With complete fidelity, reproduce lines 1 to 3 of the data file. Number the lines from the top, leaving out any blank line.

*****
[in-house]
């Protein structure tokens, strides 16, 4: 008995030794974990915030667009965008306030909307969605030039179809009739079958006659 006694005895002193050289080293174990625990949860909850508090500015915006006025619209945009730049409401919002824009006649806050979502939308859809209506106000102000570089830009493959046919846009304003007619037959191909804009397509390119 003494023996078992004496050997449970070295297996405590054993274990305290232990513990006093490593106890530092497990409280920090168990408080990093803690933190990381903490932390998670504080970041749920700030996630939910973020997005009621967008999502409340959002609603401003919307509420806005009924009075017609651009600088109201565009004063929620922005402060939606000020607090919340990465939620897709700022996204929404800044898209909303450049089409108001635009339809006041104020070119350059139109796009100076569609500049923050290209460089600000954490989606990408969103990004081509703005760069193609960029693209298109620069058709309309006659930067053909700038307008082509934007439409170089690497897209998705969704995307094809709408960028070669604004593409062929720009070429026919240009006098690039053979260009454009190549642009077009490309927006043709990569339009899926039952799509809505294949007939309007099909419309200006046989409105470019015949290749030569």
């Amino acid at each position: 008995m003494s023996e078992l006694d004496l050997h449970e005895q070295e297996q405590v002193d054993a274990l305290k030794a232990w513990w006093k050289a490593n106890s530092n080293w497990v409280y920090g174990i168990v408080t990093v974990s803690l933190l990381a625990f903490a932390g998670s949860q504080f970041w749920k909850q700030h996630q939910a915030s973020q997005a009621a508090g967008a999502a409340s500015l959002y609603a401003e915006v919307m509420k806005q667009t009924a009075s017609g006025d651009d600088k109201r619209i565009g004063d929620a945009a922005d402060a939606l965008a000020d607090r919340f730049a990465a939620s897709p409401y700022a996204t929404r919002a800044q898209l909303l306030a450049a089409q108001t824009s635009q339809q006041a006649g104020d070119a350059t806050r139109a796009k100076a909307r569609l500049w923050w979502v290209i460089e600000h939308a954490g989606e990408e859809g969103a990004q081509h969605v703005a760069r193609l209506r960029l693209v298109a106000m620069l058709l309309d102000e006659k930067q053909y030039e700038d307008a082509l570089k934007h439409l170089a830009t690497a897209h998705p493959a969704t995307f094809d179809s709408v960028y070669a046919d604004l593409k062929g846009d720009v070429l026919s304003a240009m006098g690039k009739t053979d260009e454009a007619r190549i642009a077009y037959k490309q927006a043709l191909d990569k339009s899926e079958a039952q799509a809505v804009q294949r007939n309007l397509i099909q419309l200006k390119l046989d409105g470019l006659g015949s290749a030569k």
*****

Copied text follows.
[in-house]
């Protein structure tokens, strides 16, 4: 008995030794974990915030667009965008306030909307969605030039179809009739079958006659 006694005895002193050289080293174990625990949860909850508090500015915006006025619209945009730049409401919002824009006649806050979502939308859809209506106000102000570089830009493959046919846009304003007619037959191909804009397509390119 003494023996078992004496050997449970070295297996405590054993274990305290232990513990006093490593106890530092497990409280920090168990408080990093803690933190990381903490932390998670504080970041749920700030996630939910973020997005009621967008999502409340959002609603401003919307509420806005009924009075017609651009600088109201565009004063929620922005402060939606000020607090919340990465939620897709700022996204929404800044898209909303450049089409108001635009339809006041104020070119350059139109796009100076569609500049923050290209460089600000954490989606990408969103990004081509703005760069193609960029693209298109620069058709309309006659930067053909700038307008082509934007439409170089690497897209998705969704995307094809709408960028070669604004593409062929720009070429026919240009006098690039053979260009454009190549642009077009490309927006043709990569339009899926039952799509809505294949007939309007099909419309200006046989409105470019015949290749030569």
């Amino acid at each position: 008995m003494s023996e078992l006694d004496l050997h449970e005895q070295e297996q405590v002193d054993a274990l305290k030794a232990w513990w006093k050289a490593n106890s530092n080293w497990v409280y920090g174990i168990v408080t990093v974990s803690l933190l990381a625990f903490a932390g998670s949860q504080f970041w749920k909850q700030h996630q939910a915030s973020q997005a009621a508090g967008a999502a409340s500015l959002y609603a401003e915006v919307m509420k806005q667009t009924a009075s017609g006025d651009d600088k109201r619209i565009g004063d929620a945009a922005d402060a939606l965008a000020d607090r919340f730049a990465a939620s897709p409401y700022a996204t929404r919002a800044q898209l909303l306030a450049a089409q108001t824009s635009q339809q006041a006649g104020d070119a350059t806050r139109a796009k100076a909307r569609l500049w923050w979502v290209i460089e600000h939308a954490g989606e990408e859809g969103a990004q081509h969605v703005a760069r193609l209506r960029l693209v298109a106000m620069l058709l309309d102000e006659k930067q053909y030039e700038d307008a082509l570089k934007h439409l170089a830009t690497a897209h998705p493959a969704t995307f094809d179809s709408v960028y070669a046919d604004l593409k062929g846009d720009v070429l026919s304003a240009m006098g690039k009739t053979d260009e454009a007619r190549i642009a077009y037959k490309q927006a043709l191909d990569k339009s899926e079958a039952q799509a809505v804009q294949r007939n309007l397509i099909q419309l200006k390119l046989d409105g470019l006659g015949s290749a030569k």